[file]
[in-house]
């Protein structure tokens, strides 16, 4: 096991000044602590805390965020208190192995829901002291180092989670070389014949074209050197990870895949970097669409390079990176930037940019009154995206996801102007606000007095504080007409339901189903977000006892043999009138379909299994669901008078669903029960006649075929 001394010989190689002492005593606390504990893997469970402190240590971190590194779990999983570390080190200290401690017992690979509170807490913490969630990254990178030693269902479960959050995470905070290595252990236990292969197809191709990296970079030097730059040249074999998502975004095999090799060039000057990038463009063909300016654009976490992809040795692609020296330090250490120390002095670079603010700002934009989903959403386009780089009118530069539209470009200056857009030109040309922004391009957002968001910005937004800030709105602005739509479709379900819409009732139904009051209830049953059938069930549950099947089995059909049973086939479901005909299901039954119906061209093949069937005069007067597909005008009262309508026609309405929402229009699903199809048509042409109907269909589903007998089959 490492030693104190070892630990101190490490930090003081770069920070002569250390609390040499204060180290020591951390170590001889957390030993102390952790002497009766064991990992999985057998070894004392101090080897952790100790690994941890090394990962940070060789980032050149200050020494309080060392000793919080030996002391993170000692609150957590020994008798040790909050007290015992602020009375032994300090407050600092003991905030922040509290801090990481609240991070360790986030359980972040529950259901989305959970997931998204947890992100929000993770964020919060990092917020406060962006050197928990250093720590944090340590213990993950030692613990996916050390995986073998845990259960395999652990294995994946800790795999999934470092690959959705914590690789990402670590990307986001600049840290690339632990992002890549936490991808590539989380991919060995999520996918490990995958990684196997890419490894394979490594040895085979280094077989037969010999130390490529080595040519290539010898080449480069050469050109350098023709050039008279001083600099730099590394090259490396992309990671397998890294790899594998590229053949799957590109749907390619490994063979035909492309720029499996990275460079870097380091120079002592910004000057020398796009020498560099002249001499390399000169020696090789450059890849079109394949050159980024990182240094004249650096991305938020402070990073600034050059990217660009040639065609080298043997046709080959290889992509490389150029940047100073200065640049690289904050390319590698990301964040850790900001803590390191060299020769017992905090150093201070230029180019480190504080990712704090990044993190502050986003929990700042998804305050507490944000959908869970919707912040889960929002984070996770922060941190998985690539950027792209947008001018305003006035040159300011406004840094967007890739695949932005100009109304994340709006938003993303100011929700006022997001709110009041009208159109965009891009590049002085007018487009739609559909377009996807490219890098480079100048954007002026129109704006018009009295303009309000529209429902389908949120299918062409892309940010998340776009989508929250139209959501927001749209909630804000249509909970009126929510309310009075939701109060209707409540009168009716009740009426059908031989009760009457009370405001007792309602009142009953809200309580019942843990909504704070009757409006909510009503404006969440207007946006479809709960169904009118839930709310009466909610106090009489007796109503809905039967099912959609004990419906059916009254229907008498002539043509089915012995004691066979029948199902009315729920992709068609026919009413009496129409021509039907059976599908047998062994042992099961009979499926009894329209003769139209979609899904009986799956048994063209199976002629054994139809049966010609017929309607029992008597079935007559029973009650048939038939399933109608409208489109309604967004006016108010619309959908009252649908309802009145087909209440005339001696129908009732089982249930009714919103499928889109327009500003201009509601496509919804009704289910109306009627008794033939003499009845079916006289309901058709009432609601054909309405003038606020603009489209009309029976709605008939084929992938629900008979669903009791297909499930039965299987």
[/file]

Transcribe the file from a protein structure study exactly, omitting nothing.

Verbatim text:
[in-house]
């Protein structure tokens, strides 16, 4: 096991000044602590805390965020208190192995829901002291180092989670070389014949074209050197990870895949970097669409390079990176930037940019009154995206996801102007606000007095504080007409339901189903977000006892043999009138379909299994669901008078669903029960006649075929 001394010989190689002492005593606390504990893997469970402190240590971190590194779990999983570390080190200290401690017992690979509170807490913490969630990254990178030693269902479960959050995470905070290595252990236990292969197809191709990296970079030097730059040249074999998502975004095999090799060039000057990038463009063909300016654009976490992809040795692609020296330090250490120390002095670079603010700002934009989903959403386009780089009118530069539209470009200056857009030109040309922004391009957002968001910005937004800030709105602005739509479709379900819409009732139904009051209830049953059938069930549950099947089995059909049973086939479901005909299901039954119906061209093949069937005069007067597909005008009262309508026609309405929402229009699903199809048509042409109907269909589903007998089959 490492030693104190070892630990101190490490930090003081770069920070002569250390609390040499204060180290020591951390170590001889957390030993102390952790002497009766064991990992999985057998070894004392101090080897952790100790690994941890090394990962940070060789980032050149200050020494309080060392000793919080030996002391993170000692609150957590020994008798040790909050007290015992602020009375032994300090407050600092003991905030922040509290801090990481609240991070360790986030359980972040529950259901989305959970997931998204947890992100929000993770964020919060990092917020406060962006050197928990250093720590944090340590213990993950030692613990996916050390995986073998845990259960395999652990294995994946800790795999999934470092690959959705914590690789990402670590990307986001600049840290690339632990992002890549936490991808590539989380991919060995999520996918490990995958990684196997890419490894394979490594040895085979280094077989037969010999130390490529080595040519290539010898080449480069050469050109350098023709050039008279001083600099730099590394090259490396992309990671397998890294790899594998590229053949799957590109749907390619490994063979035909492309720029499996990275460079870097380091120079002592910004000057020398796009020498560099002249001499390399000169020696090789450059890849079109394949050159980024990182240094004249650096991305938020402070990073600034050059990217660009040639065609080298043997046709080959290889992509490389150029940047100073200065640049690289904050390319590698990301964040850790900001803590390191060299020769017992905090150093201070230029180019480190504080990712704090990044993190502050986003929990700042998804305050507490944000959908869970919707912040889960929002984070996770922060941190998985690539950027792209947008001018305003006035040159300011406004840094967007890739695949932005100009109304994340709006938003993303100011929700006022997001709110009041009208159109965009891009590049002085007018487009739609559909377009996807490219890098480079100048954007002026129109704006018009009295303009309000529209429902389908949120299918062409892309940010998340776009989508929250139209959501927001749209909630804000249509909970009126929510309310009075939701109060209707409540009168009716009740009426059908031989009760009457009370405001007792309602009142009953809200309580019942843990909504704070009757409006909510009503404006969440207007946006479809709960169904009118839930709310009466909610106090009489007796109503809905039967099912959609004990419906059916009254229907008498002539043509089915012995004691066979029948199902009315729920992709068609026919009413009496129409021509039907059976599908047998062994042992099961009979499926009894329209003769139209979609899904009986799956048994063209199976002629054994139809049966010609017929309607029992008597079935007559029973009650048939038939399933109608409208489109309604967004006016108010619309959908009252649908309802009145087909209440005339001696129908009732089982249930009714919103499928889109327009500003201009509601496509919804009704289910109306009627008794033939003499009845079916006289309901058709009432609601054909309405003038606020603009489209009309029976709605008939084929992938629900008979669903009791297909499930039965299987």